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You'll find this months "letters to the editor" to be very interesting. On several topics, our readers are clearly divided. Our article on nighttime hypoglycemia shocked one reader and drew praise from another.
Another important observation comes from looking at this same section. Like our subscriber list, a significant number of our letters come from diabetes health-care professionals.
Sometimes a difference of opinion falls neatly into patient versus professional, but more often this is not the case.
Here's where a controversy may not exist-the DCCT. Last month I complained that this expensive study ($300 million) told us what we already knew-that keeping BGs near normal levels prevents complications. I got roundly spanked and chastised for this. Most of you thought this study was extremely valuable. I especially enjoyed a letter from a retired endocrinologist, William Law MD, who began practice in 1956. He shares that most doctors, until 7 years ago, were not concerned with BGs in the 300 range and HbA1cs at 10%. "This didn't seem to cause worry," Law writes. He has noticed a big change in this thinking since the DCCT results.
Dr Law also thanked us for our coverage of another controversy: the lower-carb diet. "It was time that someone mentioned the unmentionable," he states. Many readers with diabetes have told us that by using the lower-carb diet, they lost weight and controlled their BGs better than ever.
Both Sides Now
We know that our consumer readers are often sharply divided on certain topics. It has also become clear that our professional readers are divided on many topics as well. This confirms our commitment to providing all our readers with both sides of every issue.
After we published an article on the diet issue in February, we felt a big backlash from our readers who are Registered Dietitians. The ones who wrote to us were very upset with our coverage of this diet. This month, on page 33, we present a well-documented support of the food pyramid diet, written by registered dietitian Elizabeth Rhodes.
Industry "Helps" with Diet Recommendations
Supposedly, our government officials "update" the food pyramid diet's recommendations every five years based on the latest research findings. These diet guidelines were recently updated and in the news. I was very surprised to find out the sugar and soft-drink industry played a large role in this update. They didn't want the government telling Americans to "limit" sugar intake, so they lobbied hard and won. The guidelines that were released only recommend that we "moderate" sugar intake instead! The dairy industry was able to keep calcium-enriched soy milk off the pyramid and only listed in a footnote instead.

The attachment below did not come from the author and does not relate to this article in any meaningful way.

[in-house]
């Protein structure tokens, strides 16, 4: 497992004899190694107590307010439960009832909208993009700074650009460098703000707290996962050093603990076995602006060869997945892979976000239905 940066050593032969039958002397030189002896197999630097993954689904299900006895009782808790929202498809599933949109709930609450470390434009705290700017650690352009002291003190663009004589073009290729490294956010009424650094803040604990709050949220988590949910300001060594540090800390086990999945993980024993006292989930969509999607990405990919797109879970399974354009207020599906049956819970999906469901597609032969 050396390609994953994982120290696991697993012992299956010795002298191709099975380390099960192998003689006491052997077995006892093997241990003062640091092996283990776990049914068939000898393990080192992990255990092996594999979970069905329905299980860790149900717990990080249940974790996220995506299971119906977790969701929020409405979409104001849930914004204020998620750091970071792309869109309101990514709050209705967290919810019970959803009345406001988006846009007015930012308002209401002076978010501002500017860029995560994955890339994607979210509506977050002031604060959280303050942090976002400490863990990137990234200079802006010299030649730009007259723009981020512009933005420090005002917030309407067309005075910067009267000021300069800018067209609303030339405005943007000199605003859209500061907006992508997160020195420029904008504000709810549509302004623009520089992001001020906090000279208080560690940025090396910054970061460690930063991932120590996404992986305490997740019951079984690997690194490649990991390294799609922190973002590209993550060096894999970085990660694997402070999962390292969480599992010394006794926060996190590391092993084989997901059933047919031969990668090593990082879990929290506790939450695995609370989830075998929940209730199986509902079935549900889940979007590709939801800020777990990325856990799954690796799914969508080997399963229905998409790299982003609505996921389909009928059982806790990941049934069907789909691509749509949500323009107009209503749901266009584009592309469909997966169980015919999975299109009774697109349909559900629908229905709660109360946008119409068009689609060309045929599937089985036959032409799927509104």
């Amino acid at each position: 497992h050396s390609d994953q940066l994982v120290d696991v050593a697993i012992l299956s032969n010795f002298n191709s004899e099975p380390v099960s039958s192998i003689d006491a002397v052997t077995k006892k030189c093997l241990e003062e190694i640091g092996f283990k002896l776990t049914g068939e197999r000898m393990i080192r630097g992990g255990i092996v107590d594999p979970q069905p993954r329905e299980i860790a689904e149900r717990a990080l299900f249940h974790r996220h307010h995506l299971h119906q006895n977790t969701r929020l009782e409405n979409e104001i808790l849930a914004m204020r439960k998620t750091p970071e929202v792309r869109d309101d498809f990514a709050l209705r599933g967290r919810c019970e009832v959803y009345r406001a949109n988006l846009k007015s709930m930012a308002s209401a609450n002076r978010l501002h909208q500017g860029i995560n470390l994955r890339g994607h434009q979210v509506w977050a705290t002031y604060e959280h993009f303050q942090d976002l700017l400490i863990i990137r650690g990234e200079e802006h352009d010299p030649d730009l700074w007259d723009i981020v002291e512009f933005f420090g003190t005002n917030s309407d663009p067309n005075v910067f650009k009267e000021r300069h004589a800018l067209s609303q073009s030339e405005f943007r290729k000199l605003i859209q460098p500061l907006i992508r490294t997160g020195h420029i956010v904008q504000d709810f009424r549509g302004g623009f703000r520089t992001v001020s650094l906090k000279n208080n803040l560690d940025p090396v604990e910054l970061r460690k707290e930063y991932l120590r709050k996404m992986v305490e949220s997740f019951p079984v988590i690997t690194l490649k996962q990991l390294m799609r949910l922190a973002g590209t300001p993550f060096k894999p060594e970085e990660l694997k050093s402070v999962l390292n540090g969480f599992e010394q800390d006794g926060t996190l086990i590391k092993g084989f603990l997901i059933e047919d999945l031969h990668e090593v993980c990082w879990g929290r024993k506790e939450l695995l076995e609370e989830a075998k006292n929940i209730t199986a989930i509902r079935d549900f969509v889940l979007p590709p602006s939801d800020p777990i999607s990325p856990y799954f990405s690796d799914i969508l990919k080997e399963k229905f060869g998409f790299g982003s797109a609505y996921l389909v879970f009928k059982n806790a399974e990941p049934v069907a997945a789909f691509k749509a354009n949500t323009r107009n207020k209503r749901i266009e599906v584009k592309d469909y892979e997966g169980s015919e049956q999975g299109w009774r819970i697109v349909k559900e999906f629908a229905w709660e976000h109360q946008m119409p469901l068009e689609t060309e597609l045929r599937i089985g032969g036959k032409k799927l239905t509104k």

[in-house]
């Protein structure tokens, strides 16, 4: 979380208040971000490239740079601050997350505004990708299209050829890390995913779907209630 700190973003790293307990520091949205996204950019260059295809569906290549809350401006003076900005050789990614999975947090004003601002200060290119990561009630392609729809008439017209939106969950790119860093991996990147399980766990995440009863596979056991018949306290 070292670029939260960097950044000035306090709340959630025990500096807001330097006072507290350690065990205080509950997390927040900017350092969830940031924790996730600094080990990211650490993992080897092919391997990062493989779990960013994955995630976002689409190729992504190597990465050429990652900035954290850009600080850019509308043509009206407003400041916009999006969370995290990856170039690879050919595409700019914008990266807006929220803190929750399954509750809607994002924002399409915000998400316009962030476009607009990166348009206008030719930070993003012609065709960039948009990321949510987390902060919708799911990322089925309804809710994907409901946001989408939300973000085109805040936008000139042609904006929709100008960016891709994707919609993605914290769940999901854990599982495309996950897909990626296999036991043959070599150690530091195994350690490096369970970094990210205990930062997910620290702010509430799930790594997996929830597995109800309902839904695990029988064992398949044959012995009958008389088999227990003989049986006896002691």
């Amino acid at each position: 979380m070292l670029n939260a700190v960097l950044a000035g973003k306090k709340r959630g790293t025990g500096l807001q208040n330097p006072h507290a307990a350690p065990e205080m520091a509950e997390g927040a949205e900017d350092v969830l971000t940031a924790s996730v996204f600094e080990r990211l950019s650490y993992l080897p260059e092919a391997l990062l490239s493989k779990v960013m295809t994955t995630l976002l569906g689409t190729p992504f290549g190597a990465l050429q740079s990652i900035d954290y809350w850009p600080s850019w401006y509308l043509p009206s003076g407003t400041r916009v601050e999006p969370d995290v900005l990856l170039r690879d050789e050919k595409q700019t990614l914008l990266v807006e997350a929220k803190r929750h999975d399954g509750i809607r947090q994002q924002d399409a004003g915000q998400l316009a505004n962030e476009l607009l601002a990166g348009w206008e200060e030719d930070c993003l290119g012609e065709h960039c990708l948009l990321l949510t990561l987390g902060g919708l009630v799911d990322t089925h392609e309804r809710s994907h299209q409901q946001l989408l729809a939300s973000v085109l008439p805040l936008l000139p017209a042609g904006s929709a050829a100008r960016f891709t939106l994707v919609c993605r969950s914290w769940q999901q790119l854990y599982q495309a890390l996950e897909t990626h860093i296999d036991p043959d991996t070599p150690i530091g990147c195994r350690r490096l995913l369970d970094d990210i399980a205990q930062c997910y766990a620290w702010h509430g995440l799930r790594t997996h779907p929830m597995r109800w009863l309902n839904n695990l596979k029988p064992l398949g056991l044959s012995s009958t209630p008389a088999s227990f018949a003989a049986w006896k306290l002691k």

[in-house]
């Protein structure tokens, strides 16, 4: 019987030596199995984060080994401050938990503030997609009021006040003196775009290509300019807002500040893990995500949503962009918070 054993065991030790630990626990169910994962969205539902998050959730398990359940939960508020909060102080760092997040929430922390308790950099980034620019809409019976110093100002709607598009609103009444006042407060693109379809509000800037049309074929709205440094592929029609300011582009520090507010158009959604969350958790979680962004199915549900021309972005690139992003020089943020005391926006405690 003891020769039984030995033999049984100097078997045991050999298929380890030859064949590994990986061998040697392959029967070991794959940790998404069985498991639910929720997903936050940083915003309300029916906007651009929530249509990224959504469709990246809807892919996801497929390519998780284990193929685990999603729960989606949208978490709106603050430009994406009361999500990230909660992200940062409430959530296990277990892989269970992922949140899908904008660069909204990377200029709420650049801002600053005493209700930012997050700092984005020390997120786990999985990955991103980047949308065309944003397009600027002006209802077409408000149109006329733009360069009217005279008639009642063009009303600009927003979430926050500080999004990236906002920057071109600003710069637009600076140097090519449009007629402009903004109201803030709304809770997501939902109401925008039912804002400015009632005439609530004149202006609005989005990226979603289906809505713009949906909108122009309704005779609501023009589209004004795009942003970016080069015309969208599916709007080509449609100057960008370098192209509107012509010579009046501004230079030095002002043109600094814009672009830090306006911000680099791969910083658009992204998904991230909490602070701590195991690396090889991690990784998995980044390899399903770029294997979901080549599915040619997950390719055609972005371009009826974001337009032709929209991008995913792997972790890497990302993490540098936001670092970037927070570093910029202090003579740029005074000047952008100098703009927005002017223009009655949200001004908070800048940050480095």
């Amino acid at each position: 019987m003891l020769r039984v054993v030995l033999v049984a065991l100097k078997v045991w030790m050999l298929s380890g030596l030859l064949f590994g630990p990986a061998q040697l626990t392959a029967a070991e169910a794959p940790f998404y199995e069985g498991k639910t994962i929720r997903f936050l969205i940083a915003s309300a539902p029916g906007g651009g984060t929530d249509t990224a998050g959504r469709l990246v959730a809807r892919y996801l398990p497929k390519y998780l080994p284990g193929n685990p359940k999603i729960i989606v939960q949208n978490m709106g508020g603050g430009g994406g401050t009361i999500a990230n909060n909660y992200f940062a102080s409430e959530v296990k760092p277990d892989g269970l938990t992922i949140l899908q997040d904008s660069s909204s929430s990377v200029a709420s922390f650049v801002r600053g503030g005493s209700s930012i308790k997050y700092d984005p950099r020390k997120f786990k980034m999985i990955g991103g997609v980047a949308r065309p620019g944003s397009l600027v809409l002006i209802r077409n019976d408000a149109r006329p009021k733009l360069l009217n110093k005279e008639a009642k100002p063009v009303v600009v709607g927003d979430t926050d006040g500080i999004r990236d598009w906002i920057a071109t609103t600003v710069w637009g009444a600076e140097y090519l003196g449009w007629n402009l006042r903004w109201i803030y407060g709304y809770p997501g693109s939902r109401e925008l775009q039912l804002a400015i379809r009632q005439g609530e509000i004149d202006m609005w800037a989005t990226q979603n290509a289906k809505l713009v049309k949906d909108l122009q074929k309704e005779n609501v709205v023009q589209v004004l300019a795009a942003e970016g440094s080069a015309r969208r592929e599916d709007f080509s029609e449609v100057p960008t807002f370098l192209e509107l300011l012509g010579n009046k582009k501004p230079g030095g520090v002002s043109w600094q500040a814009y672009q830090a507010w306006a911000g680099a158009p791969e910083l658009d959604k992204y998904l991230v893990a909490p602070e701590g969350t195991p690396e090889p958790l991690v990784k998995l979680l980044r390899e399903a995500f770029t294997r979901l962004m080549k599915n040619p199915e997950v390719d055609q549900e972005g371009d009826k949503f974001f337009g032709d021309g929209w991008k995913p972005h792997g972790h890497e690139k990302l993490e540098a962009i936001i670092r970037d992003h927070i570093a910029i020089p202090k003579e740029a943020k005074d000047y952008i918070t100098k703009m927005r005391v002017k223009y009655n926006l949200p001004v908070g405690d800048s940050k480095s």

It makes me wonder about the science in all of this, if the lobbyists have so much say in the diet guidelines.
Keep Sending Your Suggestions
I want to thank all of you who emailed me this past month. Whether you had complaints about my column or recommendations for finding something really helpful for diabetes, I was happy to get your letters, and I tried to answer every one.
Scott's Bonus Tip
Are you in danger of hypoglycemia without even knowing it? A study of type 1s revealed that most NPH-insulin users shake or roll their insulin only four times before injection-16 times less than is necessary. This can result in concentrations of NPH that could be either too low or high, and can cause day to day blood sugar fluctuations.
All NPH-insulins, as well as lente and ultralente insulins, contain crystals that settle to the bottom of the mixture. These crystals must become resuspended before injection by rolling, tipping or shaking the insulin container.
The findings from this study, presented at the 1996 European Association for the Study of Diabetes (EASD) meeting in Vienna, Austria and reported in Novo Nordisk and LifeScan's publication, Daily Review, show the insulin must be rolled, tipped or shaken 20 times to achieve a satisfactory mixture.
Please pass the bind-in card between pages 46 and 47 to someone you might know with diabetes. New subscribers can also get a sample issue by emailing me, or calling 800-488-8468.
Have a great summer.
Jul 1, 2000
Diabetes Health is the essential resource for people living with diabetes- both newly diagnosed and experienced as well as the professionals who care for them. We provide balanced expert news and information on living healthfully with diabetes. Each issue includes cutting-edge editorial coverage of new products, research, treatment options, and meaningful lifestyle issues.